A proposal to build a minor-league baseball stadium in West Chester has been kept alive and is certain to generate continued debate.

The Borough Council referred the plan for the $40 million multiuse facility, which would be at an abandoned industrial site, to the West Chester Redevelopment Authority for further review.

If the authority recommends pursuing it, Councilman James A. Jones said, the idea would be subject to at least 13 public meetings. Council President Holly V. Brown predicted "months of discussion," and Councilwoman Susan L. Bayne suggested "it will be as divisive as the conversation we just had with First Presbyterian."

At a meeting Wednesday, the Borough Council voted to back further study of the ballpark, but rejected a contentious expansion plan sought by the First Presbyterian Church of West Chester. Council also voted to plug a $1.5 million deficit with a 20.1 percent tax hike in its new budget.

The church, which says it has outgrown its building at Darlington and Miner Streets, wants to raze two historic homes it owns in the block.

Jones said the plan offered insufficient parking, and the borough had relied on "representations made orally and in writing" several years ago that the buildings would be preserved. After the meeting, Bill Scott, a former Borough Council member and opponent of demolishing the buildings, said he believed a solution could be reached that would enable the church to expand and retain the historic streetscape.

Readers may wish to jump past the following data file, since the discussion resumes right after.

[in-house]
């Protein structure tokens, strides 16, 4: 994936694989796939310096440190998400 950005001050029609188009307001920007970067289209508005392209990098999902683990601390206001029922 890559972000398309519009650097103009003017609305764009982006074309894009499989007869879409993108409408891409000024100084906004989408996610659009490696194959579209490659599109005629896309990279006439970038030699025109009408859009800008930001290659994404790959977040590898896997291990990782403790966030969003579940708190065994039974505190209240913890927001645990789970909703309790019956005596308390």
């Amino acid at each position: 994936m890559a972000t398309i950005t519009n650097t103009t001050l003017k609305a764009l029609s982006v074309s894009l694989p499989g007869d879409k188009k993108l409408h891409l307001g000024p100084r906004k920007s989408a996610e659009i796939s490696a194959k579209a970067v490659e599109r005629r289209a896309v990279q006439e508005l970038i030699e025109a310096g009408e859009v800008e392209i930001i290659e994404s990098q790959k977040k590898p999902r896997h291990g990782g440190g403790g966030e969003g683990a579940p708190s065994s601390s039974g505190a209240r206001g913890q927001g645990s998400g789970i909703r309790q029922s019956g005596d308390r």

The Turks Head Stadium Alliance proposes turning the former industrial site in the southeastern part of the borough into a facility that would draw a Phillies minor league team and provide a venue for West Chester University programs. The site, a brownfield, was once used by drugmaker Wyeth to produce penicillin. It was acquired by Pfizer Inc. when it bought Wyeth in 2009.

Bayne said the projected revenue of $475,000 would not cover borough expenses and falls short of the $750,000 the borough receives annually from Pfizer. Alan E. Adler, the project's architect, said he believed the redevelopment authority would conclude that the numbers favored advancing the proposal.